General Guidelin es for Preparing Flowcharts Flowcharts would be difficult to read and understand if they were always drawn differently and were inconsistent
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General Guidelin es for Preparing Flowcharts Flowcharts would be difficult to read and understand if they were always drawn differently and were inconsistent

To avoid these problems people who prepare flowcharts can use the guidelines that follow When these guidelines are used flowcharts are more readable more clear and concise and more understand able However even with these guidelines some differences

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General Guidelin es for Preparing Flowcharts Flowcharts would be difficult to read and understand if they were always drawn differently and were inconsistent




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Presentation on theme: "General Guidelin es for Preparing Flowcharts Flowcharts would be difficult to read and understand if they were always drawn differently and were inconsistent"— Presentation transcript:


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General Guidelin es for Preparing Flowcharts Flowcharts would be difficult to read and understand if they were always drawn differently and were inconsistent. To avoid these problems, people who prepare flowcharts can use the guidelines that follow. When these guidelines are used, flowcharts are more readable, more clear and concise, and more understand able. However, even with these guidelines, some differences are b ound to occur, because flowcharting is more of an art than a science. The important thing fo r preparers to remember is to be consistent. The following

guidelines promote consistenc y and enhance readab ility in flowcharts. These guidelines were used to construct the flowcharts in this chapter. 1. Understand a system before flowcharting it. Interview users, deve lopers, auditors, and management, or have them fill out a questionn aire; read a narrative description of the system; observe the system; or walk transactions through the system. 2. Identify the entities, such as departments, j ob functions, or external parties that are to be flowcharted. Identify documents and inform ation flows in the system as well as the activities or processes pe

rformed on the data. (For example, when reading a description of the system, the preparer co uld draw a box around the entities, a circle around the documents, and a line under the activities.) 3. When several entities need to be shown on a flowchart, divide the flowchart into columns, label each column, and flowchar t the activities of each entity in its respective column. 4. Flowchart only the normal flow of operat ions, making sure that all procedures and processes are in the right or der. Identify exception proce dures by using the annotation symbol. 5. Design the flowchart so that flow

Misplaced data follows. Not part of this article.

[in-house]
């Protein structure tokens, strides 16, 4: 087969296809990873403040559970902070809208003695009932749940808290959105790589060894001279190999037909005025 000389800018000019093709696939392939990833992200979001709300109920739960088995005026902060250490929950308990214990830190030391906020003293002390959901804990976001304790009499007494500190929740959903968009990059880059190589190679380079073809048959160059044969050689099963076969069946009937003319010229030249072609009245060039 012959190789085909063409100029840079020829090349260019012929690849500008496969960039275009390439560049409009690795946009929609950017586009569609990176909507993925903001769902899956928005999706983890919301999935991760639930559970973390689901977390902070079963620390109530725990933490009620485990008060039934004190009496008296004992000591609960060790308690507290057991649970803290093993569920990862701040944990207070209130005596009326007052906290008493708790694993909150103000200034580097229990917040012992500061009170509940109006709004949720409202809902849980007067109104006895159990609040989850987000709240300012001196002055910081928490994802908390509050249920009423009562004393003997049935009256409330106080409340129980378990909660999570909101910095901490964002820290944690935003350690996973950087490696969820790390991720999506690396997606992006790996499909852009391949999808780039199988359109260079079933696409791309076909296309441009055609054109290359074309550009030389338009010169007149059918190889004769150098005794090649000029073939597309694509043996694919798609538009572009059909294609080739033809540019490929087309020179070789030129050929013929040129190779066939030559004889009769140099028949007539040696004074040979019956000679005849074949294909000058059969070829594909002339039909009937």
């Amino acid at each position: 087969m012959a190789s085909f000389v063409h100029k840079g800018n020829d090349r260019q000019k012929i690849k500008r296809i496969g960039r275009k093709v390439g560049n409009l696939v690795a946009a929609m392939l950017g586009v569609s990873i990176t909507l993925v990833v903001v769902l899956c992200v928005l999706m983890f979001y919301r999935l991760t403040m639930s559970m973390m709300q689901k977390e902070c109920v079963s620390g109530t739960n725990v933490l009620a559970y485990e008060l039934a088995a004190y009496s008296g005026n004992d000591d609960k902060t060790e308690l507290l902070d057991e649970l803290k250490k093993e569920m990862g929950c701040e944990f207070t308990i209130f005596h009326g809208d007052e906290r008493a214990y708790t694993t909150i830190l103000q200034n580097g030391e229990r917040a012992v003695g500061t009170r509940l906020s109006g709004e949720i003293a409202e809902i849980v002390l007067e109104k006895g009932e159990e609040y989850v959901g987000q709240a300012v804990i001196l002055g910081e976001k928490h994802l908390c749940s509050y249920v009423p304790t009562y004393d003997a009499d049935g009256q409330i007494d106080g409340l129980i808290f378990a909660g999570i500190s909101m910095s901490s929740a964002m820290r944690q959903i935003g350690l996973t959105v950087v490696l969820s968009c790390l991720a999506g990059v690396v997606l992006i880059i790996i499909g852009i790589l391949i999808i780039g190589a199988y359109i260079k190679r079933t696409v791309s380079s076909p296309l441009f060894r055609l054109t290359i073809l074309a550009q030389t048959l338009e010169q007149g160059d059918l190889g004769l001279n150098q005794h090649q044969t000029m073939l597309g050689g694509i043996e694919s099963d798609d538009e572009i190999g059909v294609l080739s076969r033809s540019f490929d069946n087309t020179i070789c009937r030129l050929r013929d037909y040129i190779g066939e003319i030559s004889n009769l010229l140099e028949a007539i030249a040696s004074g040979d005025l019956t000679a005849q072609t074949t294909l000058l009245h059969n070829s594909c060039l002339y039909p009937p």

proceeds fr om top to bottom and from left to right. 6. Give the flowchart a clear beginning a nd a clear ending. Show where each document originates. Show the final disposition of a ll documents so that there are no dangling ends that leave the reader wondering what happened. 7. Use standard flowcharting symbols, and dr aw them with a template or with a computer. 8. Clearly label all symbols. Write a description of the input, process, or output inside the symbol. If the description will not f it in the symbol, use the annotation symbol. Print neatly, rather than writing in freehand. 9. Place

document numbers in the top right-h and corner of multiple copies of documents. The document number should accompany the symbol as it moves through the system. 10. Precede each manual processing symbol by an input and an output. Do not directly connect two documents, except when moving from one functional area to another. When a document is moved to another functional area (another column), show the document in both functional areas.
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11. Use on-page connector sparingly. Use o ff page connectors to move from one flowchart page to another. Clearly la bel all connectors lo avoid

confusion. 12. Use arrowheads on all flow lines. Do not assume that the reader will know the direction of the flow. 13. Try to use only one page per flowchart. Wh en that is not possibl e, clearly label the pages I of n, 2 of n, and so on. 14. Show documents or reports first in the f unctional area (column) in which they are created. They can then be shown moving to another column for further processing. A manual process is not needed to show the documents being forwarded. 15. Show all data entered into or retrieved from a computer file as passing through a processing operation (a co mputer

program) first. 16. Use a line from the document to a file to indicate that it is being filed. A manual process is not needed to s how a document entering a file. 17. Draw a rough sketch of the flowchart as a fi rst effort. In this way you can worry about content rather than about ge tting the drawing right. Few systems can be flowcharted without going through more than one draft of the flowchart. 18. Verify the flowchart's accuracy by reviewing it with people who are familiar with the system. Make sure that all uses of flowcharting conventions are consistent. 19. Redesign the flowchart to

avoid clutter a nd a large number of cr ossed lines. Draw a final copy of the flowchart. 20. Place the name of the flowchart, the date it was prepared, and the preparer's name on each page of the flowchart.